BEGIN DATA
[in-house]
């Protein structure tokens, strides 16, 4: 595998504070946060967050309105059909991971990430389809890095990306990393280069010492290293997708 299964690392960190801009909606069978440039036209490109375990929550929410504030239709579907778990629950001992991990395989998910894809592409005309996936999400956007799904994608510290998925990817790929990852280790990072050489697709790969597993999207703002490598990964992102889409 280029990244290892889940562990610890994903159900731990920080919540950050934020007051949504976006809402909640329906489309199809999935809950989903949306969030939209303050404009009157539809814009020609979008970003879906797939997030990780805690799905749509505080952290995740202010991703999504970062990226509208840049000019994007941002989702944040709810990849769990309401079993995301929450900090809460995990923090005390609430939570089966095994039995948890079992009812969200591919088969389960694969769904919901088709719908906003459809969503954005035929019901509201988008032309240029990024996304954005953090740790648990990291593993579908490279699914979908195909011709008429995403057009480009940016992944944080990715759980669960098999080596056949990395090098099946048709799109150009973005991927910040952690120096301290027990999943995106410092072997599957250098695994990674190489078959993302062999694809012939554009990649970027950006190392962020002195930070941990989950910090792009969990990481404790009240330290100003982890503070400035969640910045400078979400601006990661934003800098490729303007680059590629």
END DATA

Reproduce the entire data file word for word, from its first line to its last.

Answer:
[in-house]
């Protein structure tokens, strides 16, 4: 595998504070946060967050309105059909991971990430389809890095990306990393280069010492290293997708 299964690392960190801009909606069978440039036209490109375990929550929410504030239709579907778990629950001992991990395989998910894809592409005309996936999400956007799904994608510290998925990817790929990852280790990072050489697709790969597993999207703002490598990964992102889409 280029990244290892889940562990610890994903159900731990920080919540950050934020007051949504976006809402909640329906489309199809999935809950989903949306969030939209303050404009009157539809814009020609979008970003879906797939997030990780805690799905749509505080952290995740202010991703999504970062990226509208840049000019994007941002989702944040709810990849769990309401079993995301929450900090809460995990923090005390609430939570089966095994039995948890079992009812969200591919088969389960694969769904919901088709719908906003459809969503954005035929019901509201988008032309240029990024996304954005953090740790648990990291593993579908490279699914979908195909011709008429995403057009480009940016992944944080990715759980669960098999080596056949990395090098099946048709799109150009973005991927910040952690120096301290027990999943995106410092072997599957250098695994990674190489078959993302062999694809012939554009990649970027950006190392962020002195930070941990989950910090792009969990990481404790009240330290100003982890503070400035969640910045400078979400601006990661934003800098490729303007680059590629």